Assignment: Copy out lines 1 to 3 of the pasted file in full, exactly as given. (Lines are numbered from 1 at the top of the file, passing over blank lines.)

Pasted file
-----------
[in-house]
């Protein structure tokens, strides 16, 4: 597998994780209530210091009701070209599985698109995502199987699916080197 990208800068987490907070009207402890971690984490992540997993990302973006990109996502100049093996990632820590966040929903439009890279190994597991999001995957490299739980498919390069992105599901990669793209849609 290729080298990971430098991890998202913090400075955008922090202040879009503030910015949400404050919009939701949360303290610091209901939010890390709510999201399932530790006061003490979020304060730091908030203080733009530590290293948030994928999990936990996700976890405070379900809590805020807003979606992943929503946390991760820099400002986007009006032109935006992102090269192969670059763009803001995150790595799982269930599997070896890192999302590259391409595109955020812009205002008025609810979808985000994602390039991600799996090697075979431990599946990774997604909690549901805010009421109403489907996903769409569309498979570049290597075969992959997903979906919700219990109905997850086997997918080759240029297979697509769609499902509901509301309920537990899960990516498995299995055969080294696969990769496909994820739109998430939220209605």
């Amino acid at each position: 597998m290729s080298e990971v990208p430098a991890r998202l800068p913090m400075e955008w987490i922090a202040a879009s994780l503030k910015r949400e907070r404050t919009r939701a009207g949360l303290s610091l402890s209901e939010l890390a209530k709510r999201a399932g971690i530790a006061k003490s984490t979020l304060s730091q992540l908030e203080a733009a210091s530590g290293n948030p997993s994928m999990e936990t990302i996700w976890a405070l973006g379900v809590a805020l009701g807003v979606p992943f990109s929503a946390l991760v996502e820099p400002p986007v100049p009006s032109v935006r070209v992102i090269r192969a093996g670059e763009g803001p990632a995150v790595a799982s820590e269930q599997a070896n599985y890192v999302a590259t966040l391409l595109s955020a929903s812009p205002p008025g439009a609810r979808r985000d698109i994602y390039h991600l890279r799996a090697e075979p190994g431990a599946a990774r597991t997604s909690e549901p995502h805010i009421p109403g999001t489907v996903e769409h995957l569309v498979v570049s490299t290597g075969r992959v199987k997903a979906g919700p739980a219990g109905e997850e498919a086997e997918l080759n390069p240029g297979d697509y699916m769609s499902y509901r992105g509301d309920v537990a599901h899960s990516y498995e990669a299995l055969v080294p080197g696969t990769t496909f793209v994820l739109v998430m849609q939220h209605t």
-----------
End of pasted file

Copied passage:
[in-house]
């Protein structure tokens, strides 16, 4: 597998994780209530210091009701070209599985698109995502199987699916080197 990208800068987490907070009207402890971690984490992540997993990302973006990109996502100049093996990632820590966040929903439009890279190994597991999001995957490299739980498919390069992105599901990669793209849609 290729080298990971430098991890998202913090400075955008922090202040879009503030910015949400404050919009939701949360303290610091209901939010890390709510999201399932530790006061003490979020304060730091908030203080733009530590290293948030994928999990936990996700976890405070379900809590805020807003979606992943929503946390991760820099400002986007009006032109935006992102090269192969670059763009803001995150790595799982269930599997070896890192999302590259391409595109955020812009205002008025609810979808985000994602390039991600799996090697075979431990599946990774997604909690549901805010009421109403489907996903769409569309498979570049290597075969992959997903979906919700219990109905997850086997997918080759240029297979697509769609499902509901509301309920537990899960990516498995299995055969080294696969990769496909994820739109998430939220209605």
């Amino acid at each position: 597998m290729s080298e990971v990208p430098a991890r998202l800068p913090m400075e955008w987490i922090a202040a879009s994780l503030k910015r949400e907070r404050t919009r939701a009207g949360l303290s610091l402890s209901e939010l890390a209530k709510r999201a399932g971690i530790a006061k003490s984490t979020l304060s730091q992540l908030e203080a733009a210091s530590g290293n948030p997993s994928m999990e936990t990302i996700w976890a405070l973006g379900v809590a805020l009701g807003v979606p992943f990109s929503a946390l991760v996502e820099p400002p986007v100049p009006s032109v935006r070209v992102i090269r192969a093996g670059e763009g803001p990632a995150v790595a799982s820590e269930q599997a070896n599985y890192v999302a590259t966040l391409l595109s955020a929903s812009p205002p008025g439009a609810r979808r985000d698109i994602y390039h991600l890279r799996a090697e075979p190994g431990a599946a990774r597991t997604s909690e549901p995502h805010i009421p109403g999001t489907v996903e769409h995957l569309v498979v570049s490299t290597g075969r992959v199987k997903a979906g919700p739980a219990g109905e997850e498919a086997e997918l080759n390069p240029g297979d697509y699916m769609s499902y509901r992105g509301d309920v537990a599901h899960s990516y498995e990669a299995l055969v080294p080197g696969t990769t496909f793209v994820l739109v998430m849609q939220h209605t």